Top 10 Tips for a River Cruise
By Gyles Brandreth | 12 Jul 2013
Broadcaster, former MP and BBC ’s The One Show presenter Gyles Brandreth had never been on a cruise – until he and his wife Michele decided to explore Vietnam and Cambodia by river. Here he shares his top tips…
1 CRUISING IS MORE THAN A “PACKAGE HOLIDAY”
I had preconceived ideas about cruising and package holidays: who wants to be cooped up on a ship with a bunch of strangers? Not me. What kind of intelligent, free-spirited grown man needs to have his holiday ‘organised’ for him? Not this one. But I had a problem. I wanted to visit Vietnam and Cambodia. My children had all been on back-packing gap-year expeditions to South-East Asia and returned saying that both countries are absolute “must sees”.
I didn’t have a gap-year to fill and, to be honest, my back-packing days are long behind me. I had only two weeks to spare and a lot to see.
On word-of-mouth recommendation (it’s the best kind) I went to Titan Travel and they said, without hesitation: “What you need, sir, is a Uniworld River Cruise. If you want to discover the timeless wonders of Vietnam, Cambodia and the Mekong Delta in just a fortnight, it’s the only way. And it’s not a mass-market cruise. It’ll just be you and 20 or 30 fellow travellers. You’ll love it.” To my amazement, I did.
2 WHEN PACKING FOR A RIVER CRUISE, LESS IS MORE
Titan and Uniworld advised us to travel light, with summery ‘smart-casual’ clothes plus a bit of ‘layering’ in case it got chilly. We ignored them and packed far too much. The guidebook we bought told us that the temperatures might range from 15°C to 40°C (as we were travelling in March), so we took clothes for all eventualities and something different for every day. A waste of space. On board our ship, and in the hotels we stayed at in Saigon, Hanoi and Siem Reap, the laundry service was tip-top, speedy and quite cheap.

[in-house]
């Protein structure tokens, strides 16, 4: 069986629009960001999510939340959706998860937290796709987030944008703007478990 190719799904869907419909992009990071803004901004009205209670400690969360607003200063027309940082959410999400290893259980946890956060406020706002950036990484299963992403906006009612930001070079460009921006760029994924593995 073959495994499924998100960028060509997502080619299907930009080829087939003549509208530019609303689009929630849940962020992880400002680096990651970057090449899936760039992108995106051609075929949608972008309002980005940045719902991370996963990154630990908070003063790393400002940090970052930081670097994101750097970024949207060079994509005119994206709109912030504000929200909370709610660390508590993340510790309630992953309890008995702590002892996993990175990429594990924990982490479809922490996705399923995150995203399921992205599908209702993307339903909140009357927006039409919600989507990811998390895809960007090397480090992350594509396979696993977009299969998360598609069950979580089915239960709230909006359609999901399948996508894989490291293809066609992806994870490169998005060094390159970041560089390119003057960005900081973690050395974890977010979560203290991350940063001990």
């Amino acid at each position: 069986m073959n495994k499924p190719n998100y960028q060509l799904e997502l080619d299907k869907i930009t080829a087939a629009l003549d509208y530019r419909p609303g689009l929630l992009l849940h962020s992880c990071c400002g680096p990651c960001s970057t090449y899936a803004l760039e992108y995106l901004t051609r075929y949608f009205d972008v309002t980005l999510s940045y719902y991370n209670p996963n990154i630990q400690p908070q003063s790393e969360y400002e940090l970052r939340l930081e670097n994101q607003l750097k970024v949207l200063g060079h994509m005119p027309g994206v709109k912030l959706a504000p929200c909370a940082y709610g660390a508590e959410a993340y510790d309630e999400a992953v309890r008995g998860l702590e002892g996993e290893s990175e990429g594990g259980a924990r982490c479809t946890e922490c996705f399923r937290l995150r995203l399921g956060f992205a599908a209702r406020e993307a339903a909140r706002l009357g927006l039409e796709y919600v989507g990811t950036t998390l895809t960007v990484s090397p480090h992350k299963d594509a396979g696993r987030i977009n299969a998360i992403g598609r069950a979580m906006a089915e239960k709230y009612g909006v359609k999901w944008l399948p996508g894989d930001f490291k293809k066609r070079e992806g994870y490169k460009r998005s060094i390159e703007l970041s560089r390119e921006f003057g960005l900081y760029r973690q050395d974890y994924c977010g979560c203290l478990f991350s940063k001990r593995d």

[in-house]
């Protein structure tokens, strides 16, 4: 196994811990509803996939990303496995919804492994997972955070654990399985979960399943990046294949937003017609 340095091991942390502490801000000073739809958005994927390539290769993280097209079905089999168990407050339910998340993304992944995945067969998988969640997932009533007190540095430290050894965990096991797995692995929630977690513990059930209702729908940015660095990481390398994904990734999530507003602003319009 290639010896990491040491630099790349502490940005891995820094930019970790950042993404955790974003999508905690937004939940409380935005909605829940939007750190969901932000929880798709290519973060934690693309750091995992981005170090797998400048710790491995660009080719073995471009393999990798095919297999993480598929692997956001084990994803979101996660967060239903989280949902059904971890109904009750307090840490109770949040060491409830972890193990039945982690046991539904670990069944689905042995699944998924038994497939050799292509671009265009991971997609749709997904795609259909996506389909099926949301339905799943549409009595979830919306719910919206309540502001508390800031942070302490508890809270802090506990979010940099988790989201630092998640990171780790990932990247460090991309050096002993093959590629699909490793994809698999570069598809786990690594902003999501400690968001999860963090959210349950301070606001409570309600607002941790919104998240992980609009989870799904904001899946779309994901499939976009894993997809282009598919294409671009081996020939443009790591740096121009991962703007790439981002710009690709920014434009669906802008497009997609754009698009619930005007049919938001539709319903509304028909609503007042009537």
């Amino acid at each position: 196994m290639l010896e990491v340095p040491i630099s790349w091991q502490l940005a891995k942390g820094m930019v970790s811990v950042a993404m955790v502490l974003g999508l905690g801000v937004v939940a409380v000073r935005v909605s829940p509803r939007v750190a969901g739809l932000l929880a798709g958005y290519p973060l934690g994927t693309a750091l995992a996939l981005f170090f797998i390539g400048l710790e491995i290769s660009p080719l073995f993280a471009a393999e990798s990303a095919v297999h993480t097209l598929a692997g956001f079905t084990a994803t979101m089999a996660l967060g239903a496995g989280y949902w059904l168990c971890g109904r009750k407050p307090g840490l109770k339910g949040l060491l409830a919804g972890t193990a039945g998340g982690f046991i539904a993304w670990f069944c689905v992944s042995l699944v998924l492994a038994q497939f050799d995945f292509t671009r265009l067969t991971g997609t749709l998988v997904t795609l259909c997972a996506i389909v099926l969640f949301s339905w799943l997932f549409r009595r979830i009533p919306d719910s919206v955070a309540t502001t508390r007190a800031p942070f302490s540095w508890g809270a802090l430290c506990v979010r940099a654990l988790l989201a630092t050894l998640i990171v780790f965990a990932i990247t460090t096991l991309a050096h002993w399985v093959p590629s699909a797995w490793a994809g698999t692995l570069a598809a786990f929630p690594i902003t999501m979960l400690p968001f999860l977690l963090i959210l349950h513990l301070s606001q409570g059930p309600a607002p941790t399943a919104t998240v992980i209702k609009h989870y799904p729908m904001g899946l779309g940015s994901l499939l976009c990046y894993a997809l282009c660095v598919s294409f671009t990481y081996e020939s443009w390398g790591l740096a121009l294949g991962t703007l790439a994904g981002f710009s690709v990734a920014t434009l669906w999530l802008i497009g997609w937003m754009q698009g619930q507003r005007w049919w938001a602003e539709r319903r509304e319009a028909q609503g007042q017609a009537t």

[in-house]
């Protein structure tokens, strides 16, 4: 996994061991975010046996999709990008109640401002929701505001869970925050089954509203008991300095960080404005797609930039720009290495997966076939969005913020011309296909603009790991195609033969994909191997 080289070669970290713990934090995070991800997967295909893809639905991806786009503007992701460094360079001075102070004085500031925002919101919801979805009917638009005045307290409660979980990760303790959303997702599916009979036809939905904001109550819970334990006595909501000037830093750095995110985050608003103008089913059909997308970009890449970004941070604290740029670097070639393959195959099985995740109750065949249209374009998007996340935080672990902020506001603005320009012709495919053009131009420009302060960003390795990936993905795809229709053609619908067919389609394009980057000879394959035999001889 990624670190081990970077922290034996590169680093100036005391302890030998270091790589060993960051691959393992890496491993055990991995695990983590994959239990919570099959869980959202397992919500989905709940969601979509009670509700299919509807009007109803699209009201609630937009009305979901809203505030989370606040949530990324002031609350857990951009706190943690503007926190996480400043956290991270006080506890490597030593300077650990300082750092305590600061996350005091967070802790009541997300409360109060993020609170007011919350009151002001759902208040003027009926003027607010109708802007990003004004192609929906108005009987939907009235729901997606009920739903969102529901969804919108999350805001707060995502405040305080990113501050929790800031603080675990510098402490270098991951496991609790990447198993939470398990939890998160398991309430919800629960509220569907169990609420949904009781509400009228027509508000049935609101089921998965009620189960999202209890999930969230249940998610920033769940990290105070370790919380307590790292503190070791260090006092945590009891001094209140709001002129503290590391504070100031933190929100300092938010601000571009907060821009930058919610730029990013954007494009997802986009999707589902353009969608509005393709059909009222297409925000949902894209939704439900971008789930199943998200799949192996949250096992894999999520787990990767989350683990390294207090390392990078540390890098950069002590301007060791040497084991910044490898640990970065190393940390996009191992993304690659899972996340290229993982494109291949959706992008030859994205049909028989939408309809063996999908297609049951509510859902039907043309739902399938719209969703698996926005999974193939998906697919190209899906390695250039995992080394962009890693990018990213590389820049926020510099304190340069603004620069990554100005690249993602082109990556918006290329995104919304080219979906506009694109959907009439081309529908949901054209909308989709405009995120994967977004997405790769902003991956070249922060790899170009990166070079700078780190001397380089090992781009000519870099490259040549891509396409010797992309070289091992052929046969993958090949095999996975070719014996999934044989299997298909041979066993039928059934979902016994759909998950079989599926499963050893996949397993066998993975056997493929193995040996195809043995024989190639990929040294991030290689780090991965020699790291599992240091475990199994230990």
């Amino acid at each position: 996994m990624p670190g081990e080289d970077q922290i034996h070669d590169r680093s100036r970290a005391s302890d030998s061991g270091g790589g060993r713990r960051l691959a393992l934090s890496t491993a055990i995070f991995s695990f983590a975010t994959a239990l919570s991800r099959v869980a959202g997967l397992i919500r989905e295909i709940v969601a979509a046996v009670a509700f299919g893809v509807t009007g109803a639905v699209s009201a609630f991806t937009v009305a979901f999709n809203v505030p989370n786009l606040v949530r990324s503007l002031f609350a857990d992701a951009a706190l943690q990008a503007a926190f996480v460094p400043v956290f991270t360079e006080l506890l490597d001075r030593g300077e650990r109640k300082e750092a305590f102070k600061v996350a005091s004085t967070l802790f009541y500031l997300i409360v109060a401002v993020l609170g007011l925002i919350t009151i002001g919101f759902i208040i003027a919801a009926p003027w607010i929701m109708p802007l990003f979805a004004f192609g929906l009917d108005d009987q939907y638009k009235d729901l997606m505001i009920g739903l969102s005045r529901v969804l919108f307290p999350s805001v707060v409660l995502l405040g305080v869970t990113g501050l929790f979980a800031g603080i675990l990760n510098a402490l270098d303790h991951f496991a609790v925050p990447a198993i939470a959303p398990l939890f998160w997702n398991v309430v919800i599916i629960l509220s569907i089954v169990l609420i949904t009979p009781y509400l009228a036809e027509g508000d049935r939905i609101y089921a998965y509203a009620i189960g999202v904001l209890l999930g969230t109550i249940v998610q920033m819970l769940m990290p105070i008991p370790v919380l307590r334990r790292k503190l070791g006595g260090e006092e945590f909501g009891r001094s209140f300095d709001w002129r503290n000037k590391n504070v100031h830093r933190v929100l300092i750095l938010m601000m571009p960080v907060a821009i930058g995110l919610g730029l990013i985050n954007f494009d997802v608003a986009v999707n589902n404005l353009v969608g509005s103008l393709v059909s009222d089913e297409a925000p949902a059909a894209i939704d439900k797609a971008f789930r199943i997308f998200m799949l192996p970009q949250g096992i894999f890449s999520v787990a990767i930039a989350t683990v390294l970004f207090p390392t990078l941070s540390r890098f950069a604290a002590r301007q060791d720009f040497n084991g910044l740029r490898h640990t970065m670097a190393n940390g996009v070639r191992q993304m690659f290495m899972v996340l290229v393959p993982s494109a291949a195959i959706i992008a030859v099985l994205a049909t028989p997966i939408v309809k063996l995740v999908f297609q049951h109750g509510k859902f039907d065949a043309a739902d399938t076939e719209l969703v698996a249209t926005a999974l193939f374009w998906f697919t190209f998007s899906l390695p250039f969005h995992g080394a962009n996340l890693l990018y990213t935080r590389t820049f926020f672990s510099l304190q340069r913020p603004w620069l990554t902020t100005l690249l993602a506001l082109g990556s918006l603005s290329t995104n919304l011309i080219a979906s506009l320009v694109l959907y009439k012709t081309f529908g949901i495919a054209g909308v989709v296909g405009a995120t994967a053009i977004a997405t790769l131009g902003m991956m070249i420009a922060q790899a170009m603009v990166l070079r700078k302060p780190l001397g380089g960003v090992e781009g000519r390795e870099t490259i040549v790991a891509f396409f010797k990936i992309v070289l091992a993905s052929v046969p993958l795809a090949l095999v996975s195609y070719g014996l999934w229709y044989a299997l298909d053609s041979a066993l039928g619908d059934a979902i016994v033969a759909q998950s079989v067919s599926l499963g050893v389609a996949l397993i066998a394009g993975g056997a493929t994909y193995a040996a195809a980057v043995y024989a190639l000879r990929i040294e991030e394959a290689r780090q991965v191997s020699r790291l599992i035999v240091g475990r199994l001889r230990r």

To guard against the possibility of rain and the certainty of sun, the guidebook advised us to take umbrellas and hats, so we carted both half-way across the world – not necessary. This was a deluxe holiday: there were umbrellas handed out whenever one was needed. Conical straw hats are for sale on every street corner – priced at one US dollar each. Also, there’s no need to get local currency to use in Vietnam and Cambodia, the US dollar is acceptable everywhere.
3 HAVE A FLIGHT PLAN
We flew from London Heathrow to Ho Chi Minh City with a two-hour stop-over in Hong Kong. It’s a long journey and what you should do is have a proper flight plan: eat the main meal they give you straight after take-off, watch just one movie, then put on your eye-mask and sleep for as long as you can.
I got it all wrong. I ate everything I was offered (lunch, dinner and then three breakfasts in a row – one as we approached Hong Kong, one in Hong Kong airport, one on the onward flight to Ho Chi Minh City), watched movies non-stop and did not sleep at all. I started the holiday with indigestion, a migraine and jet lag
4 YOU CAN TRAVEL AT YOUR OWN PACE
On the first day you’re left in peace – we slept for five hours, then braved the streets of Saigon – bustling with humanity and four million motor bikes. All the “must-see” elements are sorted for you by the cruise line and in between you can go solo and feel like a traveller instead of a tourist.
5 BUT KEEP UP WITH THE GUIDES
The lotus may be the national flower of Vietnam, but this is not a holiday for lotus-eaters. To get the most out of a river cruise, you need to be into history and culture – ancient and modern. In two weeks, I learnt more than I ever dreamed I’d know about the heritage of Indo-China, the nature of Buddhism, the reality of the Vietnam War and the horrors of the Pol Pot regime in Cambodia.